Neural control of limb movement


Many chronic unit recording studies have documented how neurons covary with movement parameters, although simple interpretations of neural function in terms of explicit representation are problematic [1].  Moreover, such covariations cannot establish causal relationships.  To identify those cells that have causal effects on muscles we used spike-triggered averages of muscle activity to document post-spike effects of cells on motoneurons (Fig. 1). By knowing both the response patterns of these cells during movements and their output connections to target muscles we can make important causal inferences about their contribution to movements. Premotor cells were documented in motor cortex [2], red nucleus [3], dorsal root afferent fibers [4] and spinal interneurons [5]; all groups showed characteristic response patterns during alternating ramp-and-hold wrist movements [6] (Fig. 2).  Motor cortex cells with correlational linkages to muscles (CM cells) affected multiple target muscles and had specific relations to movements; in contrast, spinal cord interneurons had smaller muscle fields and were active through broader ranges of movement (Fig. 3).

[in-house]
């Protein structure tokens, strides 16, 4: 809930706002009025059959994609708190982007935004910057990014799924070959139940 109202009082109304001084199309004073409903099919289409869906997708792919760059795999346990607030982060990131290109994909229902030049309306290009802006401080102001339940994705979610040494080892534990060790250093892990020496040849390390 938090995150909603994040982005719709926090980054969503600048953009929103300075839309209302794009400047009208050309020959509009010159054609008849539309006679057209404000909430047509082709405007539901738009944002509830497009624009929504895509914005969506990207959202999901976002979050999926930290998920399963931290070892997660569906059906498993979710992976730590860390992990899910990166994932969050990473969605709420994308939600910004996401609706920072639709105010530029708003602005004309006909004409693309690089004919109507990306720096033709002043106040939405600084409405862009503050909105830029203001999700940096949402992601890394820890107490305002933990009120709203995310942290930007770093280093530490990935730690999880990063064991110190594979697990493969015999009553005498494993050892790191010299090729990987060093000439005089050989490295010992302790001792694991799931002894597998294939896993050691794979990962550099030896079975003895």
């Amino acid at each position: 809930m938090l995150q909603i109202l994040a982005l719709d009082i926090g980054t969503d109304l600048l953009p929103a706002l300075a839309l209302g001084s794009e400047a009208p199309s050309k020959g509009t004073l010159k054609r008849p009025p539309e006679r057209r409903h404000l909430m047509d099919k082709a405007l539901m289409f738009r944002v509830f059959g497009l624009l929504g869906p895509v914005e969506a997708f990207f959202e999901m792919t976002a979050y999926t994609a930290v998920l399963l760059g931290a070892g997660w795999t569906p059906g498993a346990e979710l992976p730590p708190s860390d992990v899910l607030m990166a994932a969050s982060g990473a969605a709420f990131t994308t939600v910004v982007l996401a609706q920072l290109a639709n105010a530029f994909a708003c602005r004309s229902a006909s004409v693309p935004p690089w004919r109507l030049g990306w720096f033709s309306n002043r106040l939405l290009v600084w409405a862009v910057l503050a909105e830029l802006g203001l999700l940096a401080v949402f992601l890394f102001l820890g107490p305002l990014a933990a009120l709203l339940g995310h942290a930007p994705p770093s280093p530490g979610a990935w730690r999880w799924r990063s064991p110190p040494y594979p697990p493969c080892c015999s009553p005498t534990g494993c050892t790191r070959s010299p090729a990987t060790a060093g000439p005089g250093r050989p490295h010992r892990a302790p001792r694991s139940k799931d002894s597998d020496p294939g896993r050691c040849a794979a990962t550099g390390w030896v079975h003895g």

1. Fetz EE, Are movement parameters recognizably coded in activity of single neurons?, Behavioral and Brain Sciences, 15: 679-690, 1992. [PDF]
  2. Fetz EE, and Cheney PD, Post-spike facilitation of forelimb muscle activity by primate corticomotoneuronal cells, Journal of Neurophysiology 44:751-772, 1980. [PDF]
  3. Cheney PD, Fetz EE, and Mewes K, Neural mechanisms underlying corticospinal and rubrospinal control of limb movements, Progress in Brain Research, 87: 213-252, 1991. [PDF]
  4. Flament D, Fortier PA, and Fetz EE, Response patterns and post-spike effects of peripheral afferents in dorsal root ganglia of behaving monkeys, Journal of Neurophysiology 67: 875-889, 1992. [PDF]
  5. Perlmutter SI, Maier MA, and Fetz EE, Activity and output linkages of spinal premotor interneurons during voluntary wrist movements in the monkey, Journal of Neurophysiology, 80: 2475-2494, 1998. [PDF]
  6. Fetz EE, Perlmutter SI, Prut Y, Seki K, and Votaw S, Roles of primate spinal interneurons in preparation and execution of voluntary hand movement, Brain Research Reviews, 40: 53-65, 2002. [PDF]



Figure 1. Synaptic links mediating post spike facilitation [2]

Figure 2. Response patterns of premotor neurons [6]

Figure 3. Contrast between connections and activity of cortical and spinal premotor neurons